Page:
Blackpool: Drinking Like A Local In The Seaside Destination Time Forgot

When I got on the train from Preston to Blackpool, the first thing I heard was a girl shouting the word “Droonk”.

She was sporting a very large can of something while enthusiastically recounting the first time she got ‘droonk’ (‘drunk’ for everyone playing along at home) to a group of orange-faced girls, who kept getting noticeably more excited about entering “Bluckpewl”, and shouting “Wa’re ‘eeyar’ (‘we’re here’) while swaying.

The only part of England I’d seen up to then was London, and I’d only been there for two days, so upon hearing that my eyes widened, and I thought ‘Wowser, I hope everyone talks like that’. I was not disappointed.

I went to Blackpool because my friend lives there. As a fellow Australian, she was able to fill me in on cultural and linguistic differences pretty easily, and explain that literally very guy who spoke to me, no matter what they actually said, was trying to hit on me (this was especially confusing when one guy confidently approached me, looked at my heels, and said “what’s it like bein’ a strippeh?”. Another told me he was 23 and engaged with a baby on the way, showed me a picture of his fiancé and ‘reassuring’ us by saying “so I’m no’ in’erested”, but continued to pursue us anyway). To combat this, my friend strategically suggested I start loudly declaring that Oasis (the band) sucks, so I did, and suddenly no one wanted to know me.

I was told by a very drunk man that I had a “posh accent from the south” (I guess I do…just keep going south and you’ll get there), ordered a ‘veggie platter’ for dinner and got a deep fried jumble of cheese and potato, got three big cans of beer for five-pounds, said “Oasis sucks” really loudly and got some weird looks, pocketed the third can of beer, threw some shapes in a gay bar, went to the ‘Australian’ bar and listened to house music for five-minutes before whipping out the last beer and laughing our way home in the cold at 6am.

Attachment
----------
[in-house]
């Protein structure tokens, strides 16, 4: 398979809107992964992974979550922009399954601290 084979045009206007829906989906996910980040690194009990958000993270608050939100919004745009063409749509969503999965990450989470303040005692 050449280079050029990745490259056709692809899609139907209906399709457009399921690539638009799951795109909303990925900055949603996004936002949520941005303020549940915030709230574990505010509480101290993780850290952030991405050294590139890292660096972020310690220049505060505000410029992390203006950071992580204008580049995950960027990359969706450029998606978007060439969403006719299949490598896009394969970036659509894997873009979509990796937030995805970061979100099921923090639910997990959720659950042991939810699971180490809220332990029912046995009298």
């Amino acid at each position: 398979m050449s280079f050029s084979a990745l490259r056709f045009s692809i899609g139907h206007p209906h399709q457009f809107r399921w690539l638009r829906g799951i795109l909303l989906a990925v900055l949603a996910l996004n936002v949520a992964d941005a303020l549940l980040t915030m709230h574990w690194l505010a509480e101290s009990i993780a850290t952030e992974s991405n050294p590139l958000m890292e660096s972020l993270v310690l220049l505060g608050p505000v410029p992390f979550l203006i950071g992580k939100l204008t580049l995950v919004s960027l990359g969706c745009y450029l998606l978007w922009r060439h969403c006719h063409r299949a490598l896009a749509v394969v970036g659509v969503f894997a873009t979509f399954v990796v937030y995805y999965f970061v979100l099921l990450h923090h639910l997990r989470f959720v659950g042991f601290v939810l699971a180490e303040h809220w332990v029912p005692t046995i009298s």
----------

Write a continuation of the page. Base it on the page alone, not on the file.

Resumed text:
I didn’t actually realise how different the culture would be in the north. Not only didn’t I think about the trip from London to anywhere else, I didn’t consider the change in accent, tone, culture, language, or climate – to me, England was an expanse of green pastures that I was desperate to get to, rather than a mix of all kinds of traditions, foods, and cultures. In hindsight, it seems ridiculous that I didn’t consider any of it.

For starters, it’s soul-destroyingly expensive to get there. The trains were privatised a long time ago, and the people in charge aren’t interested in making local transport affordable, so the costs change depending on how far in advance you decide to book – I had to pay well over $100 for a return ticket to somewhere less than two-hours away. 

It’s also damn cold. Do not go up there without a wind/waterproof coat with wooly hat – the wind cuts through you like a thousand tiny daggers ripping in to your epidermis. After 15-minutes walking in that, I got this intense pain around my ears and the top of my jaw – it was an all-consuming pain, and my friend said “do your earholes hurt?”. I thought about it, and yeah, they did. She said no one else in Blackpool seemed to know what that meant, and was kind of excited to know it happened to someone else. The wind is so cold it rushes past your ears, gets trapped, and irritates your inner ear and gives you brain freeze – it’s awful. Only way to get rid of it is to warm up your ears, which is hard when your hands are freezing. If that happens, go inside.

My ears still aren’t right. It’s freezing and the sun sets at 9pm in spring…go figure.

On the last day of my trip, my friend said I should really see the sites and took me to the promenade. Blackpool is actually classified as a seaside town – it was a big deal in the 40s, but now that it’s cheaper to fly from London to Spain than train from London to Blackpool, funds fell away and it’s now a shell of its former existence, but with all the trimmings.

Coral Island is the perfect example – the casino for children.

Of course it’s not called a casino for children, but it absolutely is one.

I watched a 10-year-old girl play on the kiddie slot machines while her father stood behind her. There are machines where kids are invited to turn one-pound coins in to tokens to play with, and then walk around with a bucket to collect their winnings.

We only went on a machine to get tickets, which we traded in for Fun Snaps, and ran around Blackpool throwing them everywhere, giggling as they exploded, and running away. We then headed in to the Truncheon for a half-pint of Jaipur, visited the best Mexican chain restaurant I’ve visited to date, exploded the rest of my Fun Snaps at once, then ran like lightening and only just made my train back to London.

So given that I’ve spent this whole thing taking about how odd my Blackpool experience was, do I actually recommend it?


It might not be the prettiest place in England, but if you’re looking for an authentic northern adventure, this is it.

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Blackpool: Drinking Like A Local In The Seaside Destination Time Forgot | The Global Shuffle

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